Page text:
How to buy the best cooker hood for your kitchen

Whatever the size of your kitchen, you’ll need an extractor to keep the room odour- and grease-free, and to stop it becoming damp from excess condensation. There are plenty of designs to tickle the taste buds – from telescopic and canopy models to island and downdraft varieties – but some are better suited to particular sizes and shapes of kitchens. How do you work out what’s best for your home? Start with our guide to the most popular styles.

Neff‘s Creative Slimline hood features a magnetic surface for attaching recipes and shopping lists. Priced around £799, it is not suitable for gas hobs.

Looking for something discrete?

Affordable and discrete, an integrated extractor slots neatly between two existing wall units and is covered by a cabinet door that is pulled out when you want to activate extraction.

On the downside, an integrated extractor may not offer as much coverage as other designs since it’s built into a cabinet, which is typically shallower than the worktop beneath.

The Siemens iQ100 LE66MAC00B integrated cooker hood boasts an extraction rate of 620 m3/h and costs from as little as £229.

If you want more coverage, a telescopic extractor is a good alternative. Available at a range of price points, it extends when needed but slides neatly away when not in use.

Pull out the Bosch Serie 8 DFS097J50B telescopic cooker hood to start extraction. Seen in brushed steel, it is priced around £949.

Wall-mounted options

A chimney extractor is an inverted T-shape mounted on the wall above a hob. Other wall-mounted designs might be more aesthetically pleasing, but there’s still a market for the traditional chimney style, not least because it offers a large canopy area in comparison to other designs.

If your kitchen is small or you want something more stylish, shop for an angled wall-mounted design that is less intrusive than a chimney hood (see below). 

A classic design with a modern twist, the Neff N 50 D94QFM1N0B Slim Pyramid chimney hood is reasonably priced from around £549.

Save space with a canopy hood

Canopy hoods are good for small spaces as they fit onto the underside of the cabinets above the hob. Unlike telescopic hoods, which need to be pulled out of the cabinet before use, canopy hoods are ready for action without any movement or reconfiguration. They are also great for people who want a minimalist look as the extractor doesn’t intrude on the kitchen design.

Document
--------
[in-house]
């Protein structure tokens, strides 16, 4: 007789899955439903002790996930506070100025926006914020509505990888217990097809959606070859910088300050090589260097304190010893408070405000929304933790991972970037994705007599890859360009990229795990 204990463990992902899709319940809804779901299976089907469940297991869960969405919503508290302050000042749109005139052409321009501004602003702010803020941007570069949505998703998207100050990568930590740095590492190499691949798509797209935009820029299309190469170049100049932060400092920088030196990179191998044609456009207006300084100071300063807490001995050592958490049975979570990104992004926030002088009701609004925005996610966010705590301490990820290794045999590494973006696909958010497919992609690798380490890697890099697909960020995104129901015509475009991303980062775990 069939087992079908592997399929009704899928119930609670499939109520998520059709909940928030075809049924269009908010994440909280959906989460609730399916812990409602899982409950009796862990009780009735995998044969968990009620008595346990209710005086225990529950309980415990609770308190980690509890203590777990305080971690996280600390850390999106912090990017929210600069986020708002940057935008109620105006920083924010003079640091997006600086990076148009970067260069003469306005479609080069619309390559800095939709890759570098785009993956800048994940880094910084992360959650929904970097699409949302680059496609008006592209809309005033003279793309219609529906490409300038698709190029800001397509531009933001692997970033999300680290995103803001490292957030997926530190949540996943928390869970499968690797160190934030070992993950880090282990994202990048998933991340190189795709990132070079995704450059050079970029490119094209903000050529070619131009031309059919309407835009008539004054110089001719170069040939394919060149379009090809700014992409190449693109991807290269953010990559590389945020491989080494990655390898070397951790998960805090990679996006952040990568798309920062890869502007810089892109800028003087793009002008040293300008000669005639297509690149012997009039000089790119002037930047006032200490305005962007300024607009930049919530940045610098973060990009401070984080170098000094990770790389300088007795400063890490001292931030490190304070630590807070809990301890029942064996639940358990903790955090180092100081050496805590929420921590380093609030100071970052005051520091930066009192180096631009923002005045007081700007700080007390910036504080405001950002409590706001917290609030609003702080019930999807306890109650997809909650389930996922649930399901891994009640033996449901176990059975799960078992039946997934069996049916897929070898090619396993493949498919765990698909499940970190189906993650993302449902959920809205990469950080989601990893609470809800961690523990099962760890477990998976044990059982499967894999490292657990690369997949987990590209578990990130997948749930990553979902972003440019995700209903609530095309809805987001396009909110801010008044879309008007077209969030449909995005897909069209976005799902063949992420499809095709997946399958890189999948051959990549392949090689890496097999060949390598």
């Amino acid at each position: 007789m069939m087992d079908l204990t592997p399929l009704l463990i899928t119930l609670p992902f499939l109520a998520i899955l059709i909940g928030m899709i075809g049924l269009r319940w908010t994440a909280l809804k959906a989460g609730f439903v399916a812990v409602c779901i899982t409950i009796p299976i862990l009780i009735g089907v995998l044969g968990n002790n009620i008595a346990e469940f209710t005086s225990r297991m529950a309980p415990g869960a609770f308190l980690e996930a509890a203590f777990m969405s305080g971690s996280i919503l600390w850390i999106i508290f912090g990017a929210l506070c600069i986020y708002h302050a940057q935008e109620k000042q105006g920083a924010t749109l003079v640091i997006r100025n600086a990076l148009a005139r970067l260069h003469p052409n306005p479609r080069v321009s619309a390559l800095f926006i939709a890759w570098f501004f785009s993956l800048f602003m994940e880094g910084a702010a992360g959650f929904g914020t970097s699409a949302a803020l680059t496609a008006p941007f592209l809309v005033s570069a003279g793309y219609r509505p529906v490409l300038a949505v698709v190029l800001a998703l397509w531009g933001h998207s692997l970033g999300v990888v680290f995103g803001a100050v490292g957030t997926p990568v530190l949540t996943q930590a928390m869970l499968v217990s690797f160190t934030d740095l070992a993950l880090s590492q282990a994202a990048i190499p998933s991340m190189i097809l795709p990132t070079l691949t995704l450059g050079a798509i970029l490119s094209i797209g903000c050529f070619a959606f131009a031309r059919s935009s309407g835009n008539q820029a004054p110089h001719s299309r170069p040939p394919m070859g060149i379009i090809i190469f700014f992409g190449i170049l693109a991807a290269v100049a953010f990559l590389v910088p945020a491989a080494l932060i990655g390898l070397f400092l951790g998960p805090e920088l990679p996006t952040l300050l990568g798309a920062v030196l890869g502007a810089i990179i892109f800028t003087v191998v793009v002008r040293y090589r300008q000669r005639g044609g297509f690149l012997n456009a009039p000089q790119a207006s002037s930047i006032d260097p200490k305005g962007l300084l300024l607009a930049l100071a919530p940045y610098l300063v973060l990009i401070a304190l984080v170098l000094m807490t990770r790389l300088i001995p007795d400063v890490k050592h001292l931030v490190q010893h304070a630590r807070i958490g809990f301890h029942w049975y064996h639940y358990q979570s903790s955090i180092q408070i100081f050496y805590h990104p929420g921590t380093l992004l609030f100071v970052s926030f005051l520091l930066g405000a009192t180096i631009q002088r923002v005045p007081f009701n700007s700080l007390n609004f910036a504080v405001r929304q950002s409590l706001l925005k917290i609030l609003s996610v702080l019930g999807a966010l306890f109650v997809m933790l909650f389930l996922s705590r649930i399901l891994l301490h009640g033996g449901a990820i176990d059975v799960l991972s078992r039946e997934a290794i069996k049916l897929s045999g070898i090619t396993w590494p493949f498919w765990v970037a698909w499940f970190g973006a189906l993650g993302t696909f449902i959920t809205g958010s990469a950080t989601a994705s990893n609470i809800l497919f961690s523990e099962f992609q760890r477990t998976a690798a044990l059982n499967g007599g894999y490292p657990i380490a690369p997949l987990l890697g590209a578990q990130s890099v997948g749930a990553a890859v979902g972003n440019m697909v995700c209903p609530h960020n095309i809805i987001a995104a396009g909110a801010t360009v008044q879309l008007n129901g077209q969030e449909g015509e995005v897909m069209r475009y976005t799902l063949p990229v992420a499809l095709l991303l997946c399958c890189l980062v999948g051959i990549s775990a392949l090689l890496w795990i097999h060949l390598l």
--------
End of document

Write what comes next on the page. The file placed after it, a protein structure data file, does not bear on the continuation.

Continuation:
Siemens iQ700 LB79585GB canopy cooker hood has an extraction rate of 770 m3/h, which can be temporarily increased by selecting the intensive setting. Priced around £829.

Solutions for the ceiling

If your hob is located on an island or peninsula unit, a ceiling-mounted extractor is a practical solution. It’s also likely to be an attractive one: since ceiling extractors are so visible, manufacturers are now producing decorative designs that balance function and style.

If you’d prefer something less conspicuous, you could opt for an extractor built directly into the ceiling. This will preserve the sightlines in the room – important if you have a garden view.

However, this option isn’t suitable for all layouts: you may find that the motor of the hood is too large for the ceiling space or the gap between the hob and the ceiling is too big. Once the distance from hob to hood passes 130cm, the grease particles become too heavy to remove and drop back down into the kitchen, making the hood ineffective.

In both cases, the solution is a bulkhead to house the extractor. This can be expensive and obtrusive – not always ideal if you want a hood that blends in.

The eye-catching cube design of the Bosch DII31RV60 ceiling mounted cooker hood has a sleek back finish. Priced around £1,109.

Consider downdraft extraction

If your ceiling isn’t suitable for a ceiling extractor, think about a downdraft model. This will integrate into a work surface (generally to the side of or behind the hob) so it’s flush to the surface. You can then raise it when you need it

Being located so close to the cooking action, downdrafts have the advantage of powerful localised extraction that quickly removes cooking odours and condensation before they have chance to rise and permeate the kitchen. 

You’ll need to consider whether you’re willing to sacrifice some cabinet space to accommodate the mechanics of this kind of extractor. Plus, if you want to locate a downdraft on an island, you’ll need to plan for the ducting channel, which will run under the floor.

Read expert advice on installing a downdraft extractor. 

Ideal for installing on islands, the Neff D95DAP8N0B Downdraft Hood makes the perfect statement piece, sitting flush with the worktop when not in use and rising up to a height of 30cm when required.

As an alternative to a downdraft extractor, consider a venting hob that combines the power of two appliances (see below). Not only does this eliminate the need to have both a hob and a hood in your kitchen, but is also great fro space-saving and look good too. 

Siemens’ EX875LX34E inductionAir Venting Cooktop combines flexible induction zones and powerful extraction to efficiently deal with cooking odours and steam. Priced around £3,239.

What is smart extraction?

With open-plan spaces becoming ever more popular, appliance manufacturers are competing to create effective and easy-to-use extractors. Technology is the battleground: motors are becoming more powerful, and some manufacturers are creating app-controlled smart models like the Siemens extractor below.

The highlight of Siemens’ iQ700 LC97FVW60B Flat hood is the Home Connect function that allows you to connect to your appliance via the Home Connect app no matter where you are. Priced around £1,119.

Don’t waste money on an extractor that doesn’t remove heat and smells effectively. Read our expert advice on getting a breath of fresh air in your kitchen.